MRI in multiple sclerosis: what is changing?

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Abstract

Purpose of review

To summarize recent findings from the application of MRI in the diagnostic work-up of patients with suspected multiple sclerosis (MS), and to review the insights into disease pathophysiology and the utility of MRI for monitoring treatment response.

Recent findings

New evidence from the application of MRI in patients with clinically isolated syndromes has guided the 2017 revision of the McDonald criteria for MS diagnosis, which has simplified their clinical use while preserving accuracy. Other MRI measures (e.g., cortical lesions and central vein signs) may improve diagnostic specificity, but their assessment still needs to be standardized, and their reliability confirmed. Novel MRI techniques are providing fundamental insights into the pathological substrates of the disease and are helping to give a better understanding of its clinical manifestations. Combined clinical-MRI measures of disease activity and progression, together with the use of clinically relevant MRI measures (e.g., brain atrophy) might improve treatment monitoring, but these are still not ready for the clinical setting.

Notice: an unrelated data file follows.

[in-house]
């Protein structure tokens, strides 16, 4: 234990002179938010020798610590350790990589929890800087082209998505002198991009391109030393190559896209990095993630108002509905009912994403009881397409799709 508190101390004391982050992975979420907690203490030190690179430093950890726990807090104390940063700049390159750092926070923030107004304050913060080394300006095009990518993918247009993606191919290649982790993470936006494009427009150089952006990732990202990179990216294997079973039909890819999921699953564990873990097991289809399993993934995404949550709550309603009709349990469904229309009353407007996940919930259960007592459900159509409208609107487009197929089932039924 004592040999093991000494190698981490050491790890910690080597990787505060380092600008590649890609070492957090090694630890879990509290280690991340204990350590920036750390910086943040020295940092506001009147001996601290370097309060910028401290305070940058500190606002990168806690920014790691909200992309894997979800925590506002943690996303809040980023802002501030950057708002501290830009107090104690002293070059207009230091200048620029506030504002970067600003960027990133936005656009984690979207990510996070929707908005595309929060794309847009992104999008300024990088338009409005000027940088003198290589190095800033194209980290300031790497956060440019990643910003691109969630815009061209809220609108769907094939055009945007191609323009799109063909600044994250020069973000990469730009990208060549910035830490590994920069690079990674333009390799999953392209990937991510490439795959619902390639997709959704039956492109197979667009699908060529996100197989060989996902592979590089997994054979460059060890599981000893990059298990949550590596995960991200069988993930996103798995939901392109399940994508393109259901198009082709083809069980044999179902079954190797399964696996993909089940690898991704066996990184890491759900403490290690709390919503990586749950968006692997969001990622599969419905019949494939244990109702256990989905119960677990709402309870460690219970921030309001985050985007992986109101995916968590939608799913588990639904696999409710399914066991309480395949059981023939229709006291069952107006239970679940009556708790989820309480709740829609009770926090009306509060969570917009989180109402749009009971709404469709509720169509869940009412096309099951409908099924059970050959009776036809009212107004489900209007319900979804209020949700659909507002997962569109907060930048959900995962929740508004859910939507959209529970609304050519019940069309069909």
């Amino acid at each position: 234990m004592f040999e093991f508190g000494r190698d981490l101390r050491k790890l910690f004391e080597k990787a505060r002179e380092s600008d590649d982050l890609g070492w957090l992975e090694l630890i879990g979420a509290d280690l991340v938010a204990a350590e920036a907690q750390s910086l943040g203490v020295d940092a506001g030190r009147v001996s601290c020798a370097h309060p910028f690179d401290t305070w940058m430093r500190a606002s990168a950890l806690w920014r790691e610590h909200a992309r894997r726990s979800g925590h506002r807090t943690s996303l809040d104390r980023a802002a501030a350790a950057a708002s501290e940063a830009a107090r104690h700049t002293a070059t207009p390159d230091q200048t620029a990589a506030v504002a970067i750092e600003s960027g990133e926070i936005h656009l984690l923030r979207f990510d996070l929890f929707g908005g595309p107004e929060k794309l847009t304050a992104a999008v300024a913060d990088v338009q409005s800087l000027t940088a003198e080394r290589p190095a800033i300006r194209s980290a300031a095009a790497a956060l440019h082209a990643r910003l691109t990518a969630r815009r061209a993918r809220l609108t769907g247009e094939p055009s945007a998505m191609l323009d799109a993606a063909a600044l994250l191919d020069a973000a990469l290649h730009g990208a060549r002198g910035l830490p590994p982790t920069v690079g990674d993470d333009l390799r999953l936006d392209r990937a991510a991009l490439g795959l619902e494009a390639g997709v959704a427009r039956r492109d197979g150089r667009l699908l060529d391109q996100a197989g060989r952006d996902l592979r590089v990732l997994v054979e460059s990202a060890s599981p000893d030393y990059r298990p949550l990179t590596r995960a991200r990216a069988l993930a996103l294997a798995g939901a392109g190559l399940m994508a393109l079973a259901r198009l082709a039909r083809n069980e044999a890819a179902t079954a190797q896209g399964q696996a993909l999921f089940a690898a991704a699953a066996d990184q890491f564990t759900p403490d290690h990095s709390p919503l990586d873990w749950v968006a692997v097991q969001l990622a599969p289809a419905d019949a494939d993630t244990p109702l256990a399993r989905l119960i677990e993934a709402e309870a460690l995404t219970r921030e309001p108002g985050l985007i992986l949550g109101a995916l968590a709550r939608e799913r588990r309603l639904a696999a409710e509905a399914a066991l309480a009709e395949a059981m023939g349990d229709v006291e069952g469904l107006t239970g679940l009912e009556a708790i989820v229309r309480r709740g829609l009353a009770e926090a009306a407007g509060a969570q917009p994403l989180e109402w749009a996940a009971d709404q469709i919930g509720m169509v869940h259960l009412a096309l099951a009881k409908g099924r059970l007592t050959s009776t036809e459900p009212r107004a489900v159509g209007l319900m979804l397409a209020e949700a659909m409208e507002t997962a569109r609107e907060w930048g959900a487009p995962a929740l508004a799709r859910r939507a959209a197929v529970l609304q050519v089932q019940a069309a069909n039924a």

Summary

Advances in MRI technology are improving the diagnostic work-up and monitoring of MS, even in the earliest phases of the disease, and are providing MRI measures that are more specific and sensitive to disease pathological substrates.

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